Testing my telephone line.

Discussion in 'General Electronics Chat' started by jmoffat, Oct 11, 2016.

  1. jmoffat

    Thread Starter Member

    Jul 18, 2012
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    Currently my house is not connected to a telephone network. I want to test all of my telephone circuits. I guess I need to send a audible tone on the wires plus some voltage to power the phone. So what voltage do I need to power a modern ( not rotary dial ) phone? I do not necessarily need to ring the the phone. I can simply plug in the phone and listen.
     
  2. Alec_t

    AAC Fanatic!

    Sep 17, 2013
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    Won't a simple resistance test do? Open/short at one end; check using DMM on Ohm's range at the other end.
     
  3. crutschow

    Expert

    Mar 14, 2008
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    Yes, all you need is a continuity test if you are just testing the wires.
     
  4. Dodgydave

    Distinguished Member

    Jun 22, 2012
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    A simple 12v psu adapter ( walwart) on the incoming cable terminals will do, then measure the voltage at each telephone socket.
     
  5. KL7AJ

    AAC Fanatic!

    Nov 4, 2008
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    Rotary or dial, they are all designed for the standard land line standards. Normal audio is -13 dbM at 600 ohms. The DC voltage is -48

    Sorry about that....fat fingers. P:)
     
    Last edited: Oct 12, 2016
  6. jmoffat

    Thread Starter Member

    Jul 18, 2012
    42
    1

    Thanks to Alec_t, crutschow, Dodgydave and KL7AJ for your replies. Yes I didn't really think it through. Trying to get voltage readings from a modular outlet is difficult. that's why I wanted to just plug in a phone. This morning I put together a 24v power supply a small relay and a Zip-Link module. The relay is wired as a buzzer and the Zip-Link provides screw terminal access to a modular outlet. Plug in a phone and the buzzing can be heard from the receiver. An RJ-12 jumper plugged into any modular outlet in the system will allow me to check the other branches. I used these materials because I have this stuff readily available at work. The whole thing is mounted to a scrap of Din rail. I will take my contraption home tonight and bring it back in the morning.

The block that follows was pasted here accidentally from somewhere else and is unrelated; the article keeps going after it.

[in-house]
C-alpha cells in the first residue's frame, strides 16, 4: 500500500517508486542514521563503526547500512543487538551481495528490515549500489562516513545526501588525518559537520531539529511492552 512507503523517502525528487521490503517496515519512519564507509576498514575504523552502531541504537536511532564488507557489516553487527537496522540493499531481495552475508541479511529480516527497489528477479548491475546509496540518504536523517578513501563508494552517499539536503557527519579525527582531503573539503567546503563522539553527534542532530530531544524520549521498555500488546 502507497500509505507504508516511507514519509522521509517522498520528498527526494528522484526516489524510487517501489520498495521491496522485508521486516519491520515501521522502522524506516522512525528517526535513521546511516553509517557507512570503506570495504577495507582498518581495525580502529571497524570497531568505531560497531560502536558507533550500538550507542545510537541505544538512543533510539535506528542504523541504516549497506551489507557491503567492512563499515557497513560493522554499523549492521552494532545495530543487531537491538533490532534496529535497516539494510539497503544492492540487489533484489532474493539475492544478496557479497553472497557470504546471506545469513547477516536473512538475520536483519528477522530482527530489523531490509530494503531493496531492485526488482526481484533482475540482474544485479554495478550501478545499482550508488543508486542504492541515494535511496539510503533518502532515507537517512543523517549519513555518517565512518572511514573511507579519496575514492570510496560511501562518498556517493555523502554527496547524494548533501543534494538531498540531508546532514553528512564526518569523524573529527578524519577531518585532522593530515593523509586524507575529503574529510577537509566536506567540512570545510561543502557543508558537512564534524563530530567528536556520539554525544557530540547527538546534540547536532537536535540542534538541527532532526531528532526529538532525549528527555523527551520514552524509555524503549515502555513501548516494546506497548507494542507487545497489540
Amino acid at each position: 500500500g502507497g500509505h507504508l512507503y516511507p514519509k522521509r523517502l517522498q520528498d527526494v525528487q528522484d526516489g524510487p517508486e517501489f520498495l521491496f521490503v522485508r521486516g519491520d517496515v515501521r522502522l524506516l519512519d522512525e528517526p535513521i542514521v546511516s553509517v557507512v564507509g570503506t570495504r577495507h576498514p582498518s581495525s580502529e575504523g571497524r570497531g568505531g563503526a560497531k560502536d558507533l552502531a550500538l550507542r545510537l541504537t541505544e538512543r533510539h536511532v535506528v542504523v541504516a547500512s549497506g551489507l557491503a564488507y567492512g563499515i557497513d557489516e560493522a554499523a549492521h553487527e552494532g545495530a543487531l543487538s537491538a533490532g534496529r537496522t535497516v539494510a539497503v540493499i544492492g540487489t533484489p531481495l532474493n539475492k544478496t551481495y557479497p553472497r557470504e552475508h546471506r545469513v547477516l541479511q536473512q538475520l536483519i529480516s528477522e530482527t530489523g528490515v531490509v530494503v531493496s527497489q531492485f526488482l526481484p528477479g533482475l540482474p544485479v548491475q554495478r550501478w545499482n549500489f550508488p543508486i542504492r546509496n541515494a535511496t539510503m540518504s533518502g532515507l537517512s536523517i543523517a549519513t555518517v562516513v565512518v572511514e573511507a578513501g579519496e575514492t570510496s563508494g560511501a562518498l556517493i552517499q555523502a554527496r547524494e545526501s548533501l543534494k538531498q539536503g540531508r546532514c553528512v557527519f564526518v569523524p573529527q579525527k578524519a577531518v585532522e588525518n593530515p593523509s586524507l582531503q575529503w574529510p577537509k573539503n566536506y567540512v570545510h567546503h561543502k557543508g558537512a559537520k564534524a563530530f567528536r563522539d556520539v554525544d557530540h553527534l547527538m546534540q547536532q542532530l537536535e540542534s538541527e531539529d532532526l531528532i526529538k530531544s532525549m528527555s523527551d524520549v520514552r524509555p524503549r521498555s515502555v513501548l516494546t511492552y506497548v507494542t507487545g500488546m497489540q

7. dl324

    Distinguished Member

    Mar 30, 2015
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    Phone companies in the US don't like you messing with things like that. Make sure you disconnect your network interface box from the phone line drop to your house.

    Even if the phone line is "disconnected", it could still be live. I have a second line at my house that was paid for by my previous company. It was "disconnected" over 10 years ago, but the line still works.
     
  8. GopherT

    AAC Fanatic!

    Nov 23, 2012
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    Did you see his first post?

     
  9. dl324

    Distinguished Member

    Mar 30, 2015
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    I did, but I had sufficient doubt about what he meant to post about disconnecting the network interface box.

    Better to be safe than sorry when applying power to phone lines.
     
  10. ian field

    Distinguished Member

    Oct 27, 2012
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    Not quite - telephones are capacitively coupled, on hook - they only respond to AC such as the ring tone.

    Off hook, they draw a bias current - originally for the carbon granule mic, nowadays some simple circuitry around an electret mic. There's almost always at least a dialler chip and a simple regulator that can be as simple as a Zener and resistor.

    The exchange usually puts about 48V on the line.

    Over the years there have been a few magazine projects for phone test set boxes.
     
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